That figure of 26 articles doesn't count book chapters or popular publications. It doesn't count "peer-edited" material. That's just what's appeared in peer-reviewed journals. I didn't pick these two professors because they have authored an unusually high number of articles, either. I picked them because I happened to still have their lab homepage up in a browser tab when I started writing this. In fact, these particular professors had to get their lab set up and running over the last couple of years, which probably reduced their output a bit.

To sum up, the Discovery Institute's list of articles supporting Intelligent Design can best be described as pitiful by any measure. The list includes things that don't belong there, lists some entries twice, inflates the number of publications, adds philosophical articles to the scientific ones, and still fails to match the output from two professors over a five year period. That's why nobody considers them to be serious scientists. If they want scientific respect, they need to set up labs, do research, and get serious about producing and publishing real results.

But at what price?

Secretary of State Condoleeza Rice addressed European leaders today, and told them that they should keep in mind the fact that interrogations of terrorist suspects have produced information that has "saved European lives" before complaining about little things like the possibility that the US was running secret prisons in former Soviet Bloc nations.

I think that most people do understand that it is much, much easier to get information out of people who have been removed from the criminal justice system, cut off from access to lawyers, and given no contact at all with anyone other than their captors. Given enough time and effort, you can convince pretty much anyone that they, too, love Big Brother.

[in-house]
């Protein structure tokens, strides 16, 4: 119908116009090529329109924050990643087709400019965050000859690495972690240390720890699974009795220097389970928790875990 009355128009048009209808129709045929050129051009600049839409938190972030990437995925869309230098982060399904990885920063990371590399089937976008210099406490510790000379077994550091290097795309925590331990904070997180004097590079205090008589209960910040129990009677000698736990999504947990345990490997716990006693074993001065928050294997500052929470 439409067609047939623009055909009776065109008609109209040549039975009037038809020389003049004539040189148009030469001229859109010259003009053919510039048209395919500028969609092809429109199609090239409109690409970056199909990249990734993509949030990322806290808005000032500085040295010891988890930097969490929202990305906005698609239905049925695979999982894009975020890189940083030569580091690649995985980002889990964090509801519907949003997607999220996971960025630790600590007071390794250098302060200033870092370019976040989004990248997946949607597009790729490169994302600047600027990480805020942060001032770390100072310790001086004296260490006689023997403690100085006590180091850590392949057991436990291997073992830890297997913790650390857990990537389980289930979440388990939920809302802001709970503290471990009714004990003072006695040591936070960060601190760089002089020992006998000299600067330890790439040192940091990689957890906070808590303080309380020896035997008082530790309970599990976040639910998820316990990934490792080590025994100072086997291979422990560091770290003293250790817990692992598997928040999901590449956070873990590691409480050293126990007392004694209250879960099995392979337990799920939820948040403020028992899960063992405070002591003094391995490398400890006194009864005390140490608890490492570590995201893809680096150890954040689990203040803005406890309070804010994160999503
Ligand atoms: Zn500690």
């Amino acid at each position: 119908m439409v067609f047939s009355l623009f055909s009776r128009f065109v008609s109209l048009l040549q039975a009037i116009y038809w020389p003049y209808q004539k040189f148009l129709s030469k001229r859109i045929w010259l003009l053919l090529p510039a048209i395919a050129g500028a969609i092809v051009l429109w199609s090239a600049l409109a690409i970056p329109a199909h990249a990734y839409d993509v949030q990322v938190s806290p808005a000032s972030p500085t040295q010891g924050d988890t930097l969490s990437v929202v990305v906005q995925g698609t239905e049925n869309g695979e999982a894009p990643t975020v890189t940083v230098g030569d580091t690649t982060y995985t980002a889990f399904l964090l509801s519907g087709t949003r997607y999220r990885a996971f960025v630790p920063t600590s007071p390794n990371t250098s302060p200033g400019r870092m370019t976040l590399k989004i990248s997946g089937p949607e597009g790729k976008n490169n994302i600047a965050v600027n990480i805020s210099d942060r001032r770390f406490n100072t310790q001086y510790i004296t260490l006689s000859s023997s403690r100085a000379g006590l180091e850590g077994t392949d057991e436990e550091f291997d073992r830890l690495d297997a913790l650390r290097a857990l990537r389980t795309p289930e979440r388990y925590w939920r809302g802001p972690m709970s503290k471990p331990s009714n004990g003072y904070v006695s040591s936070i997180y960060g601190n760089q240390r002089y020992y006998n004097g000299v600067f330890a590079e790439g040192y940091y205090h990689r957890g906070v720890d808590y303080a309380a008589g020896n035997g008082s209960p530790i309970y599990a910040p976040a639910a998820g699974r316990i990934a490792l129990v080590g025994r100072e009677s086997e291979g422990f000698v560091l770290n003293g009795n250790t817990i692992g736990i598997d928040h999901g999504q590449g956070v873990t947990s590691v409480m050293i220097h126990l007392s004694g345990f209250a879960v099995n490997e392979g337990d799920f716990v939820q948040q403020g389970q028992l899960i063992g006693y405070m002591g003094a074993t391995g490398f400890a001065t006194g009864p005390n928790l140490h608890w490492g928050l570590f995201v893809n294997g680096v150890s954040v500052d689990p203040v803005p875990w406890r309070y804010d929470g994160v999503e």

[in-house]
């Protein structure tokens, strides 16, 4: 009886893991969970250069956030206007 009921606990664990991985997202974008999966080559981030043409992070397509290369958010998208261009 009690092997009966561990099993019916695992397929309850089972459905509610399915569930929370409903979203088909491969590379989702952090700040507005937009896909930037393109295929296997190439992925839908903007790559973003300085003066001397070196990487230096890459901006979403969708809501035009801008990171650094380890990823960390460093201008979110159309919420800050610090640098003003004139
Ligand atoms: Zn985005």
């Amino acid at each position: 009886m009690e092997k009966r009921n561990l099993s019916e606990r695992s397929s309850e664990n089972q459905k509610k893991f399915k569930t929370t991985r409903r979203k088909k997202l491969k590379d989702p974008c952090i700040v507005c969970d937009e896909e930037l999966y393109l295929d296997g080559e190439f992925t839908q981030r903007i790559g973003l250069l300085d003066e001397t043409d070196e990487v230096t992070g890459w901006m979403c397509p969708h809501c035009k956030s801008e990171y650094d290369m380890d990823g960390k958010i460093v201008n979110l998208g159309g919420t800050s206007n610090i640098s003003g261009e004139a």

The question at hand is whether or not the price of safety is worth the cost. There is a cost involved here, and it is steep. I'm not talking about the financial, although the Administration is doing its damndest to bankrupt the government. I'm not talking about the cost in respect either, although Bush and his people have taken us as a nation to our lowest international approval ratings ever. What I'm talking about is the cost to our values.

"Freedom Is Not Free" is a slogan that I see on lots of bumper stickers. That's not much of a surprise, of course, since I live on an Army base. The risk and the sacrifice should not be restricted to those in uniform, however. There are radicals out there who do want to see Americans die, and they have proven that they are willing to strike at innocent civilians within the United States. These people do act without support from any one nation, and they are much harder to fight than a conventional enemy would be. If we do everything that we can as a nation to protect ourselves - if we seek to protect ourselves by using secret prisons and coercive interrogation techniques - we sacrifice our commitment to human rights. If we do not, innocent civilians may die.

The American people have been denied the opportunity to have any substantial national discussion about the way that Bush has chosen to fight. The Administration, aided by an inert congress, has managed to dodge any domestic debate on the issue. The European community apparently has not decided to let Bush, Chaney, Rumsfield, and Rice make those decisions on their behalf without putting up a fight.

More power to them.